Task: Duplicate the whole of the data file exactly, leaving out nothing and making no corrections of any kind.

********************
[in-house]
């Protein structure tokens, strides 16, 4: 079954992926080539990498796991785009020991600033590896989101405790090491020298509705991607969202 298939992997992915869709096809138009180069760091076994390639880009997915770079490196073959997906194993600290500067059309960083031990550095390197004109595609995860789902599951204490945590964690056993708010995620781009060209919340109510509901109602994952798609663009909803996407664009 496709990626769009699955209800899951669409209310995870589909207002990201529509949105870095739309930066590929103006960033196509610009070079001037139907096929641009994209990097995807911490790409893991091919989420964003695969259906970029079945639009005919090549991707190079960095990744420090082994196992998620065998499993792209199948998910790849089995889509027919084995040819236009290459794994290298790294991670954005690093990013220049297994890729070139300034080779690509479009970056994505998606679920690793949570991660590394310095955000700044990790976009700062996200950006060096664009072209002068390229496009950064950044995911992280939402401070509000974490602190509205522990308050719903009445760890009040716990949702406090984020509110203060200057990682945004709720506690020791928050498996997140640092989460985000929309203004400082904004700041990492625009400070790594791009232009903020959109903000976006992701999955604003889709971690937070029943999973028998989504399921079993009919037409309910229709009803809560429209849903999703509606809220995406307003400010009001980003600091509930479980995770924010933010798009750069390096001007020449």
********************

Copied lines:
[in-house]
């Protein structure tokens, strides 16, 4: 079954992926080539990498796991785009020991600033590896989101405790090491020298509705991607969202 298939992997992915869709096809138009180069760091076994390639880009997915770079490196073959997906194993600290500067059309960083031990550095390197004109595609995860789902599951204490945590964690056993708010995620781009060209919340109510509901109602994952798609663009909803996407664009 496709990626769009699955209800899951669409209310995870589909207002990201529509949105870095739309930066590929103006960033196509610009070079001037139907096929641009994209990097995807911490790409893991091919989420964003695969259906970029079945639009005919090549991707190079960095990744420090082994196992998620065998499993792209199948998910790849089995889509027919084995040819236009290459794994290298790294991670954005690093990013220049297994890729070139300034080779690509479009970056994505998606679920690793949570991660590394310095955000700044990790976009700062996200950006060096664009072209002068390229496009950064950044995911992280939402401070509000974490602190509205522990308050719903009445760890009040716990949702406090984020509110203060200057990682945004709720506690020791928050498996997140640092989460985000929309203004400082904004700041990492625009400070790594791009232009903020959109903000976006992701999955604003889709971690937070029943999973028998989504399921079993009919037409309910229709009803809560429209849903999703509606809220995406307003400010009001980003600091509930479980995770924010933010798009750069390096001007020449």